When it comes to interest-rate risk, the focus for the stable value industry has always been on rates rising steeply or suddenly, which would be a major change from today’s sustained low rate world. The issue for stable value is whether retirement plan participants would flee the asset class in favor of money market funds, where returns to investors tend to immediately follow in a rapidly rising rate environment.
Today’s low interest rates are the more immediate concern, however. Short-term rates have been hovering at historic lows for the past year, and the Federal Reserve has indicated that it plans to keep them low at least until mid-2015. Over time, low rates drive down the crediting rates that stable value funds promise to their investors.
Many in the industry have been wondering just how low they might go over the next few years, and how that might impact stable value’s appeal to retirement plan participants. For answers, analysts at New York Life Investment Management LLC looked at how stable value crediting rates have held up over the past six years as short-term interest rates have fallen to historically low levels, and projected how crediting rates might fare if interest rates stay low for the next few years. Aruna Hobbs, managing director and head of Stable Value Investments for New York Life Investment Management LLC, presented the findings at the 2012 SVIA Fall Forum.
Over the past six years, Hobbs noted, the yield on the 5-year Treasury note has fallen more than 400 basis points to less than 1 percent. During that same period, the yield on the investment portfolios underlying stable value funds, as measured by the Wrapped Barclays Stable Income Market Index, also declined, but by less than treasury yields: from about 2.8 percent to about 1 percent. Crediting rates for stable value funds fell much less, though, going from about 2.8 percent to roughly 2.5 percent.
Crediting rates fell less than interest rates, Hobbs said, in part because of the way crediting rates are calculated. They benefit from the amortization of prior market-value gains recognized in stable value funds’ underlying investment portfolios. In effect, in a falling rate environment, those gains cushion declines in the crediting rate.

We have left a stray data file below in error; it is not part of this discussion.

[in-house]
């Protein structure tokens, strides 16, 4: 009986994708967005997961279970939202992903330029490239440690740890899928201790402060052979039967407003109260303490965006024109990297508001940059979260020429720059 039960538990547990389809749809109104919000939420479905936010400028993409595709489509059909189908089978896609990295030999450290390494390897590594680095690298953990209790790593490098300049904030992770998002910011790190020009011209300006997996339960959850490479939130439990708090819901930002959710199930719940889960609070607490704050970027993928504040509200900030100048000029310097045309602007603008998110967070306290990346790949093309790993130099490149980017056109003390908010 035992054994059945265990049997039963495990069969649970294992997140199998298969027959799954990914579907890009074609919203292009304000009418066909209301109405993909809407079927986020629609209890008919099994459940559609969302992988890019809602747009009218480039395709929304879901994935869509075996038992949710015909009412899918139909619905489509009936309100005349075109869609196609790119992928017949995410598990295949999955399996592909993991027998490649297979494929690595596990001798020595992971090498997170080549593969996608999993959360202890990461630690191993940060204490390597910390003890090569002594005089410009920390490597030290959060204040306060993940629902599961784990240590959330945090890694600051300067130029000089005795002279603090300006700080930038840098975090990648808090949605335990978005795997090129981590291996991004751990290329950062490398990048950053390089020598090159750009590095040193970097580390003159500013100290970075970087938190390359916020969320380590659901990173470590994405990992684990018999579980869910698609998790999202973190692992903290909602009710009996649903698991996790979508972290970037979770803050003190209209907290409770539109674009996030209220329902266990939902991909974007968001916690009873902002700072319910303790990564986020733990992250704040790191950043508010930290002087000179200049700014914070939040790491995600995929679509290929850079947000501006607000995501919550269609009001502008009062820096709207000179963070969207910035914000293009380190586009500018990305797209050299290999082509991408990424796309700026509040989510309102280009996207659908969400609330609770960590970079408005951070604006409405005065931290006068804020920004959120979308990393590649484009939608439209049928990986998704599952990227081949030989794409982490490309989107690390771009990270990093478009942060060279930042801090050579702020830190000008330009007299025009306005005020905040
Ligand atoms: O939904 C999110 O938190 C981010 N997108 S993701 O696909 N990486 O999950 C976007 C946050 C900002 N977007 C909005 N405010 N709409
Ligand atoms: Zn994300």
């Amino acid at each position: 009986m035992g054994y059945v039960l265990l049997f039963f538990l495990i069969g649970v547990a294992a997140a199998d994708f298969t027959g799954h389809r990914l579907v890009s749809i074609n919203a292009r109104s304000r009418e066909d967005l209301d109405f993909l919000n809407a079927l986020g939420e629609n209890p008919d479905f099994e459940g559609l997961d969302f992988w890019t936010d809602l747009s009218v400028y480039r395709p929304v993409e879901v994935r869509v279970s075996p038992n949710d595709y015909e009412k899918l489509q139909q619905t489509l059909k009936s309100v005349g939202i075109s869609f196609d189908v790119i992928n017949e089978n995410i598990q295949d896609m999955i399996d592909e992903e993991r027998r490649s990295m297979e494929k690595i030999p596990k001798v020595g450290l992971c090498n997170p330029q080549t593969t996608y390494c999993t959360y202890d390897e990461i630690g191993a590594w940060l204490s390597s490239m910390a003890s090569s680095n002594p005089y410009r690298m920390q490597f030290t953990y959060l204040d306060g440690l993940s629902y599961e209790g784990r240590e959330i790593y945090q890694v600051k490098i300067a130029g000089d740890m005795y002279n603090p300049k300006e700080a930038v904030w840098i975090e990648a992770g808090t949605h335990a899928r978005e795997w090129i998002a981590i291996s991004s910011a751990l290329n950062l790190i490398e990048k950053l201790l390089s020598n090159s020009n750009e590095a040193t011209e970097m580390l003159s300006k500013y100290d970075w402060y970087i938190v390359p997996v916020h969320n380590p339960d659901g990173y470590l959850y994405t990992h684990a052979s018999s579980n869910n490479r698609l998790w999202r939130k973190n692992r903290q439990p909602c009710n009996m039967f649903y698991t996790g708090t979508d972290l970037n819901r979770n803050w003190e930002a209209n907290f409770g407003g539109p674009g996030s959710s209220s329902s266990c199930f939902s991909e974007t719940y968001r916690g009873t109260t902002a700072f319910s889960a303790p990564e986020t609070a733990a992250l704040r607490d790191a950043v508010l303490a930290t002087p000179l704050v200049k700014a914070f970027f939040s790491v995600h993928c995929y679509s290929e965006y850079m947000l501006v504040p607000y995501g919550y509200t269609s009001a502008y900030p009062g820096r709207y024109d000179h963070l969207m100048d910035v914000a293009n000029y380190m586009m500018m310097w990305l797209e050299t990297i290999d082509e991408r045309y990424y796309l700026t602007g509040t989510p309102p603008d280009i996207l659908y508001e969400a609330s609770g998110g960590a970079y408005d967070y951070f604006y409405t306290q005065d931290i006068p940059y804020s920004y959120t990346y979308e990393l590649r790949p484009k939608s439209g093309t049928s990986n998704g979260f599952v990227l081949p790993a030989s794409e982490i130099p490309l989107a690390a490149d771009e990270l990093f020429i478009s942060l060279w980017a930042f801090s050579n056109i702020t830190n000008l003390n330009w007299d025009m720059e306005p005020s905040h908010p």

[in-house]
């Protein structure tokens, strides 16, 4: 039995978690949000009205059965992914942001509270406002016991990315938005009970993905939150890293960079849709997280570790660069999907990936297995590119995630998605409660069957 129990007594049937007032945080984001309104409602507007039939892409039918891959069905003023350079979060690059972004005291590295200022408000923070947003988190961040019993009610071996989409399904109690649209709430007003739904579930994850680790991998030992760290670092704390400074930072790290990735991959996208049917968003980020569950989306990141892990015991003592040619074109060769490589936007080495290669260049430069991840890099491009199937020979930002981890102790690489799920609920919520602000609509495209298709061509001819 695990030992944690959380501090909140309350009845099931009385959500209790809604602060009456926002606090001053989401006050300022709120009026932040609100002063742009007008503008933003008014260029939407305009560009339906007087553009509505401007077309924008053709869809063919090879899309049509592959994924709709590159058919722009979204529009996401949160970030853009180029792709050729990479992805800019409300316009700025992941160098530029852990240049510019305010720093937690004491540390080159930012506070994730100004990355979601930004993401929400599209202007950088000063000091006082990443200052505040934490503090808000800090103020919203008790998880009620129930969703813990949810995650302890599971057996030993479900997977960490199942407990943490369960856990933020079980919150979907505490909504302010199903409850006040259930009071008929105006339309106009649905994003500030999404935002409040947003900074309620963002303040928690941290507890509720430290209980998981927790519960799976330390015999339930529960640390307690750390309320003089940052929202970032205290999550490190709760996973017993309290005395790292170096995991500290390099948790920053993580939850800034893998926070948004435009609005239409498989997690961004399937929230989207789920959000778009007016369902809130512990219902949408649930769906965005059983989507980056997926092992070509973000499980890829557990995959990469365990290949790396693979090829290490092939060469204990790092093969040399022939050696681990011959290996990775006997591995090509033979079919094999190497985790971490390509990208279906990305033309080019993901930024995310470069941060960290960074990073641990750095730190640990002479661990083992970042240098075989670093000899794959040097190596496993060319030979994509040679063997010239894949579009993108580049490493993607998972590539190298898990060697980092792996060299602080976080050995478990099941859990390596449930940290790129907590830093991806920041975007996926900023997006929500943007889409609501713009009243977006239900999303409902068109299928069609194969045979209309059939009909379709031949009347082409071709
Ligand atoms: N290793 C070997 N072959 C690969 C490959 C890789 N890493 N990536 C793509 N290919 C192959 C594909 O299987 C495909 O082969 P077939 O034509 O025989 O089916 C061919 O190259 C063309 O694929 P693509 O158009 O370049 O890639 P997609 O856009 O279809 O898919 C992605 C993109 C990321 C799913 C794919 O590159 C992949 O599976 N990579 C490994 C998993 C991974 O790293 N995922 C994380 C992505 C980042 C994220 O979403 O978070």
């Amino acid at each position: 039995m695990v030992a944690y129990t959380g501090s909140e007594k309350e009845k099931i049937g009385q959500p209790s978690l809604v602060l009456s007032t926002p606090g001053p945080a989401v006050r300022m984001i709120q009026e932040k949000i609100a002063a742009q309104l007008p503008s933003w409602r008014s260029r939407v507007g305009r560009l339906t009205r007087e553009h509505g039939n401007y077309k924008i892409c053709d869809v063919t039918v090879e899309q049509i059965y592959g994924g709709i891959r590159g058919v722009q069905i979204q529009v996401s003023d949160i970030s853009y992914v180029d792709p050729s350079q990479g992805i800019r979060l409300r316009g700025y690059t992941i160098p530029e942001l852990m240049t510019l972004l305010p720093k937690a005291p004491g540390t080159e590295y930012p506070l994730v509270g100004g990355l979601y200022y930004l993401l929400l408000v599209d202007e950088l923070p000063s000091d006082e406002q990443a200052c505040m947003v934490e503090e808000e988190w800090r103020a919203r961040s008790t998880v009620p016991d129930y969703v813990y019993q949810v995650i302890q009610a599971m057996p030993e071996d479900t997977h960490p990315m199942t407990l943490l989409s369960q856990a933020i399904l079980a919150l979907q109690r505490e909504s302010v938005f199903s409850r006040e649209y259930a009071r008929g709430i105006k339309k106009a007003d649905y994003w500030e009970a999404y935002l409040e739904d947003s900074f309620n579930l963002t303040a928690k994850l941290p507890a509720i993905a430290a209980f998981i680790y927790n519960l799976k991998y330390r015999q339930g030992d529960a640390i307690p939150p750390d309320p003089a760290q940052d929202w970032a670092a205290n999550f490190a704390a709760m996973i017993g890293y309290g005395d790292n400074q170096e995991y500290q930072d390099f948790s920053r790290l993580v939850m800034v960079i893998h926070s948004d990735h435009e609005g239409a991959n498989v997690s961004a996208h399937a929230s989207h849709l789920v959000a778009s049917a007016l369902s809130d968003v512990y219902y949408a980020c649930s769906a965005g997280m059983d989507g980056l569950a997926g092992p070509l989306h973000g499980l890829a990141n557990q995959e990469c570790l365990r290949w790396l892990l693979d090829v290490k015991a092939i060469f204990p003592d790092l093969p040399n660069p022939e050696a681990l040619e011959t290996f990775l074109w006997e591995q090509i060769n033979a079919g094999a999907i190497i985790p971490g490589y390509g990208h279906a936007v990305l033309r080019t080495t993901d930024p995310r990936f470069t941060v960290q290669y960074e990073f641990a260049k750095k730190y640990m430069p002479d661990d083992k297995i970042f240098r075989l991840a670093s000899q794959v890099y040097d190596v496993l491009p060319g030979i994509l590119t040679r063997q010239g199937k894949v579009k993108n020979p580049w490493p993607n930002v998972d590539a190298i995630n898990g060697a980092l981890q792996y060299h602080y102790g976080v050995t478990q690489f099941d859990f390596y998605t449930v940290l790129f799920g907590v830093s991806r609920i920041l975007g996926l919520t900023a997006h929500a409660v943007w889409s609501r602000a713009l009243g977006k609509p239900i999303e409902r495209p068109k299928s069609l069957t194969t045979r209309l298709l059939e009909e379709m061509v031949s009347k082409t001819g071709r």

That cushion should continue to moderate the decline in crediting rates between now and 2015 even if yields on stable value portfolios continue to decline, Hobbs said. Her firm’s analysis shows that even if those yields fall to just under 0.5 percent by July 2015, stable value funds should still be offering crediting rates of about 1.25 percent. And their market-value-to-book-value ratios should hold up too, standing at about 102.2 percent at the end of the period.
“A continuing pattern of lower interest rates,” she concluded, “doesn’t present a significant or material risk to us.” Hobbs and her colleagues also looked at what would happen in more unusual circumstances—say, a credit impairment event, such as a default or downgrade of investment securities in the fund’s portfolio. Hobbs noted that due to the cushioning effect of prior market gains, established stable value funds would fare better in the aftermath of a credit impairment event than new stable value business issued at par—with a market-to-book ratio of 100 percent.
“Does this provide an analysis of the entire range of plausible and possible outcomes?” Hobbs asked. “No. But if we’re talking about preexisting business with healthy market-value-tobook- value ratios, especially if it was business issued over six to eight years ago, it does show that type of contract can sustain pretty long periods of low interest rates. In the case of an impairment event, the ultimate impact would depend on the magnitude of the event, the level of cushion in the portfolio, and other factors.”
Despite that generally positive assessment, the low interest-rate environment does present challenges for stable value managers, said Jennifer Gilmore, senior portfolio manager and head of stable value portfolio management for INVESCO Advisors Inc. One is to find investments with sufficient yield without running afoul of investment guidelines. With lower yields, she observed, funds also have less cushion to absorb wrap, investment management and administrative fees. Finally, she said, new portfolios are difficult to fund where the existing market-value-to-book-value ratio cannot support a higher crediting rate.
Nick Gage, head of the Client Portfolio Analysis team at Galliard Capital Management, said that despite the challenges of a low rate environment, stable value portfolios remain healthy. He emphasized that Association statistics supported the strength and resiliency of stable value.